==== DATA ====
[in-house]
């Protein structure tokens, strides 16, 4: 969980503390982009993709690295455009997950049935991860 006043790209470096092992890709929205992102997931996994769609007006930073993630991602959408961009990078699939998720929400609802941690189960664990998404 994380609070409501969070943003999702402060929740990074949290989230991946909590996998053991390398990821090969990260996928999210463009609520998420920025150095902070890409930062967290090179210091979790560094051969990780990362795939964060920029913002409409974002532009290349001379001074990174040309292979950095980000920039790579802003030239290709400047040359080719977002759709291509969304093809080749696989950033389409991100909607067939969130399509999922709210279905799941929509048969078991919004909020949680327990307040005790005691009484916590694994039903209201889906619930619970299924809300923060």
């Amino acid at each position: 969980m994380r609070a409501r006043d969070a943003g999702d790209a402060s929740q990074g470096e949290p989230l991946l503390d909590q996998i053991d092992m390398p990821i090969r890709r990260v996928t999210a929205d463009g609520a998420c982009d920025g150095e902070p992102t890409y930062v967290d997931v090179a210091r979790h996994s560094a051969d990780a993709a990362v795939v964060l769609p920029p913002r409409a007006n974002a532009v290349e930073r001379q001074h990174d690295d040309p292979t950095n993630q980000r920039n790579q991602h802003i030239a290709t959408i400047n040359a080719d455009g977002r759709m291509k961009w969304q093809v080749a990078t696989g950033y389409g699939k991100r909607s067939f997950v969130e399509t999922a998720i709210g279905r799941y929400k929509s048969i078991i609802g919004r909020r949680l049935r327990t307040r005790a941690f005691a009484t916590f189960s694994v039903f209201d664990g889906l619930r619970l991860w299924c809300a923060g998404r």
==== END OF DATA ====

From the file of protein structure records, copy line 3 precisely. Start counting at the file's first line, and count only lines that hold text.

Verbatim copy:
């Amino acid at each position: 969980m994380r609070a409501r006043d969070a943003g999702d790209a402060s929740q990074g470096e949290p989230l991946l503390d909590q996998i053991d092992m390398p990821i090969r890709r990260v996928t999210a929205d463009g609520a998420c982009d920025g150095e902070p992102t890409y930062v967290d997931v090179a210091r979790h996994s560094a051969d990780a993709a990362v795939v964060l769609p920029p913002r409409a007006n974002a532009v290349e930073r001379q001074h990174d690295d040309p292979t950095n993630q980000r920039n790579q991602h802003i030239a290709t959408i400047n040359a080719d455009g977002r759709m291509k961009w969304q093809v080749a990078t696989g950033y389409g699939k991100r909607s067939f997950v969130e399509t999922a998720i709210g279905r799941y929400k929509s048969i078991i609802g919004r909020r949680l049935r327990t307040r005790a941690f005691a009484t916590f189960s694994v039903f209201d664990g889906l619930r619970l991860w299924c809300a923060g998404r």